The Bifold Solution
No room for swing-open doors? Avoid sliders, which block the view, and invest in sturdy, solid-core or solid-wood bifolds and heavy-duty fittings (we like those at johnsonhardware.com). Lightweight doors with bad fittings wobble and constantly fall off their tracks.
Make it Easy to Rotate
Decide on a destination for off-season items, ideally a wardrobe in the attic or a dry corner of the basement. If you have spare room on the same floor, consider a clothes rack that can be wheeled to the closet when it's time for a swap-out. If elsewhere isn't an option, stash off-season items in easy-to-hoist bins and space-saving vacuum-storage bags on the closet's topmost shelf. Label them so that you can find your bathing suit in January—you never know.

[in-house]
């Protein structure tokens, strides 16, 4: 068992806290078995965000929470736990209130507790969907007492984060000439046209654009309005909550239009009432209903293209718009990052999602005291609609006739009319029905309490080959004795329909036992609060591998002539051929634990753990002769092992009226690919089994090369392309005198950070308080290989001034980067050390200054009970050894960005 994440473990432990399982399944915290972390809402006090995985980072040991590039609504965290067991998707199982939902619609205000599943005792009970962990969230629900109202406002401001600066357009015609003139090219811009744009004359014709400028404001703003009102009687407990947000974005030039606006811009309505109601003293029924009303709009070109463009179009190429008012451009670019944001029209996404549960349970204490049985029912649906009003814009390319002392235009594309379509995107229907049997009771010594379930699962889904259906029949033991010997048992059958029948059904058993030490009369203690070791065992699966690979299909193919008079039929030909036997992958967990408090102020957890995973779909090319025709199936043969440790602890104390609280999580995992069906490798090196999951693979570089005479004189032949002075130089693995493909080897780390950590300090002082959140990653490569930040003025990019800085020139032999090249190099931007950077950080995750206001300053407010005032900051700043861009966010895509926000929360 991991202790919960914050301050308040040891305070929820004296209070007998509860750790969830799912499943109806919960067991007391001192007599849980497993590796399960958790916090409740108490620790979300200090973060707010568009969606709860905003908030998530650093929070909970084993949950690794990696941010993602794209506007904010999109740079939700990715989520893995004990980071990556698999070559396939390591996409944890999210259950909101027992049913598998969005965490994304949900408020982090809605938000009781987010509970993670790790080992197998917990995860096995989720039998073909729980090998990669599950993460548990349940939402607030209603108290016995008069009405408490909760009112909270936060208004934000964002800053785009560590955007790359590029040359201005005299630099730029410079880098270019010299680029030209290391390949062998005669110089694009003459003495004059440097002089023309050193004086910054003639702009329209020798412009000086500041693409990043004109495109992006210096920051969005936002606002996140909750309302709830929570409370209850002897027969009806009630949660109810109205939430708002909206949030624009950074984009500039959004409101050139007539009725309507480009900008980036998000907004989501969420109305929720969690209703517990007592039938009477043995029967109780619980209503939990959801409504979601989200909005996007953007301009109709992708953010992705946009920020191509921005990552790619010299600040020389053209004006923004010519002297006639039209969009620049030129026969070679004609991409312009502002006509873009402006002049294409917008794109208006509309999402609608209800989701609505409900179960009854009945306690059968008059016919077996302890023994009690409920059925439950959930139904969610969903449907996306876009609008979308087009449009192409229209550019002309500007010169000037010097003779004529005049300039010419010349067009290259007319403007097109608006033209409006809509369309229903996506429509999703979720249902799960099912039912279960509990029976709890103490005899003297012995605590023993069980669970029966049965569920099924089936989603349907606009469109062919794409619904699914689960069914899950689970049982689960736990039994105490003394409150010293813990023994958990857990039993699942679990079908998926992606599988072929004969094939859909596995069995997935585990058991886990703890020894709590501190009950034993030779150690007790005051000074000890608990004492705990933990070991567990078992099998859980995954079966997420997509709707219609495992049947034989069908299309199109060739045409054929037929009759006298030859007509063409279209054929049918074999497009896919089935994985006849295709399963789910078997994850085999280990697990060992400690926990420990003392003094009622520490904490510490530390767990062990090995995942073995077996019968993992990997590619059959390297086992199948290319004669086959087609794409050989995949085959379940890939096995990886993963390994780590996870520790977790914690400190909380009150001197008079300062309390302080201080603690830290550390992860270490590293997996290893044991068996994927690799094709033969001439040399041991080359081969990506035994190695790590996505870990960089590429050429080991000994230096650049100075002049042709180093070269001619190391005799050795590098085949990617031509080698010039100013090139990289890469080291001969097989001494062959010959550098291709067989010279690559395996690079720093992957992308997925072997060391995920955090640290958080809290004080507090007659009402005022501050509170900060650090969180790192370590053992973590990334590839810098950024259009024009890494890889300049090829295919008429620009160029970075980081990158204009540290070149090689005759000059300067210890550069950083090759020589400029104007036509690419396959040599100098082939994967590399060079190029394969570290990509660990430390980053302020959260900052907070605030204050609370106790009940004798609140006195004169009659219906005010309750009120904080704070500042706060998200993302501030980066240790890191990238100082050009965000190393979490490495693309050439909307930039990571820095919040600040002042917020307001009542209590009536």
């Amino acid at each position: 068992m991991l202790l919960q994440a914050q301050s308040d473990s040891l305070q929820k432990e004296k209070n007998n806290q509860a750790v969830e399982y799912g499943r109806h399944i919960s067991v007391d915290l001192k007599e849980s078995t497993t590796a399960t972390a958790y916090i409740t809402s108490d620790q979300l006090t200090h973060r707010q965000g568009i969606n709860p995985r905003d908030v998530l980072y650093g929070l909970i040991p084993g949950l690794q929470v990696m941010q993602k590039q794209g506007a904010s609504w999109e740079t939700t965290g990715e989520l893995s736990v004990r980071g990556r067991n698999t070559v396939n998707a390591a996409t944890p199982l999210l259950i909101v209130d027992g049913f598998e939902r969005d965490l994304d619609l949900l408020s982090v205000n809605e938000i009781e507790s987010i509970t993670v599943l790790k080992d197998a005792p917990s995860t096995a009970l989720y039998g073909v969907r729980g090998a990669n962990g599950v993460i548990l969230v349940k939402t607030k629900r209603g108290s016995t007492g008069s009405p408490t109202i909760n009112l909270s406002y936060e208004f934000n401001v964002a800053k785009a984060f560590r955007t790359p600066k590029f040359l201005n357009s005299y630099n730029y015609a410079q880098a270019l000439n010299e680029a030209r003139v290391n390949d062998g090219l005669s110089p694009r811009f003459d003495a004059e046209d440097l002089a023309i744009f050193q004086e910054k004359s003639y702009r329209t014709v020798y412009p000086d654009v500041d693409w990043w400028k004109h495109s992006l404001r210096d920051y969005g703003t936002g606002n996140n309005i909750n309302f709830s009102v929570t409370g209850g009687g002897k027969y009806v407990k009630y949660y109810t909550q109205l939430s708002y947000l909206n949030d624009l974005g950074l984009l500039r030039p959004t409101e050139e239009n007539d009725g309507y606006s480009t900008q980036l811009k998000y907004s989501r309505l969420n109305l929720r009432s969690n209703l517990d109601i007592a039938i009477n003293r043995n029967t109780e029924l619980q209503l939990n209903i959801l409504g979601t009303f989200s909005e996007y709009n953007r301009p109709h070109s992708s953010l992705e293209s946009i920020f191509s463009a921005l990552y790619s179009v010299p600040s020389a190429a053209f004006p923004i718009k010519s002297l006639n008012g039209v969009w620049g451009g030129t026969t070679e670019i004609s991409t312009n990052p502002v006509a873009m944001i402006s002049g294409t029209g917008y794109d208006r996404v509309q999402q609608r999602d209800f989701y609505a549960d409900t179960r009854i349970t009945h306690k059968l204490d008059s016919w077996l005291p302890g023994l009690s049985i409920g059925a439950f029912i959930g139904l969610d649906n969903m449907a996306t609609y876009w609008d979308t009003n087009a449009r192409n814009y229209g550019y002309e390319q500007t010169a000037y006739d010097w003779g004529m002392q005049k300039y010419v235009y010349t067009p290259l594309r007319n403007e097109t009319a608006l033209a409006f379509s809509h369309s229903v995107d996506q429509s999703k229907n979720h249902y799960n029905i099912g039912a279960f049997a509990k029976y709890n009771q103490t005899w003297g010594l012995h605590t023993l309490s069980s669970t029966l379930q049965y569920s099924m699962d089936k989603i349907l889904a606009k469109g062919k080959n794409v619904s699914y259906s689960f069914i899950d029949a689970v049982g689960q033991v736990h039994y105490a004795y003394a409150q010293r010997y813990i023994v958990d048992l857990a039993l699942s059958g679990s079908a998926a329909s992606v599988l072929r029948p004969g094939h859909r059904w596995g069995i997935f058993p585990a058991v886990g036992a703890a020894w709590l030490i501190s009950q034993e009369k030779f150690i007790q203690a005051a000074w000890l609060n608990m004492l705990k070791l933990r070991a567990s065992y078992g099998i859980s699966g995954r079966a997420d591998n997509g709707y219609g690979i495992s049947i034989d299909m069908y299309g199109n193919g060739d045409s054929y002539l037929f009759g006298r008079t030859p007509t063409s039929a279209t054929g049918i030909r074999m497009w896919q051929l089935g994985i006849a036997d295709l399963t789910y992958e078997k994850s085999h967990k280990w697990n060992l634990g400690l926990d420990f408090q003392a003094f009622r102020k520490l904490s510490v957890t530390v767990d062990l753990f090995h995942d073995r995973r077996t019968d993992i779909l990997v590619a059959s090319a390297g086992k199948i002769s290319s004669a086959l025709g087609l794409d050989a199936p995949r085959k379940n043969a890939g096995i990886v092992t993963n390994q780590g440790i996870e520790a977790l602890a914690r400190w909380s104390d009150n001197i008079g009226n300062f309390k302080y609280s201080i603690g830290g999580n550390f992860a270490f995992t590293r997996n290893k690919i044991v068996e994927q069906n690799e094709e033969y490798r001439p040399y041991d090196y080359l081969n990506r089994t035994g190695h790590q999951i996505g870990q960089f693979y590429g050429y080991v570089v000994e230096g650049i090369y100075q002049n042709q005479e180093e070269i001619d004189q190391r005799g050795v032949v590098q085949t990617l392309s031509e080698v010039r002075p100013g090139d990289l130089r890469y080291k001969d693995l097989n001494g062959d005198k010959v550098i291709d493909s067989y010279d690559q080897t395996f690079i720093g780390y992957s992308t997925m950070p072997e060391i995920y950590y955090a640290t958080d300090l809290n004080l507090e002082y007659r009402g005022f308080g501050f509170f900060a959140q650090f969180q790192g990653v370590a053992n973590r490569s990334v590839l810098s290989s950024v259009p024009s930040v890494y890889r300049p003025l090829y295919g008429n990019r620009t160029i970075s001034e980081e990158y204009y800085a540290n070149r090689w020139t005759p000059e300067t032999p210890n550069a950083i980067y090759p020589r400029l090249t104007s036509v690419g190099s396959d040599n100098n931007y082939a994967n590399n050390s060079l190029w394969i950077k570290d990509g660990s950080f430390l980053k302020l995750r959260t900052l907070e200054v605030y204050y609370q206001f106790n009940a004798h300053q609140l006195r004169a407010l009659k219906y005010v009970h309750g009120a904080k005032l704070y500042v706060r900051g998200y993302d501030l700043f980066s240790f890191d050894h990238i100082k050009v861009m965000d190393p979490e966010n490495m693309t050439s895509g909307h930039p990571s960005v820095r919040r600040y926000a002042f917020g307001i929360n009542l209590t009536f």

System Options: Out of The Box
You measure your space, shop for the closest fit in a ready-to-go setup like this adjustable one from Rubbermaid, and screw standards to studs on the back wall. About $90–$180.
Tip: Be flexible. Wardrobes change and so do closet owners, so buy or build a system with adjustable-height shelves and rods, using easy-to-reposition screws or shelf-standard clip-ins.
System Options: Semi-Custom
An expert at a specialty store or reached through a website helps map out and tailor a wider array of accessories and components, like these from Elfa. The install can be DIY or by the dealer.
Tip: Keep at least one shelf within arm's reach or no higher than 7 feet. The topmost shelf is typically at least 12 inches from the ceiling. Reserve it for off-season clothing and gear that can be retrieved using a stepladder.
System Options: Fully Custom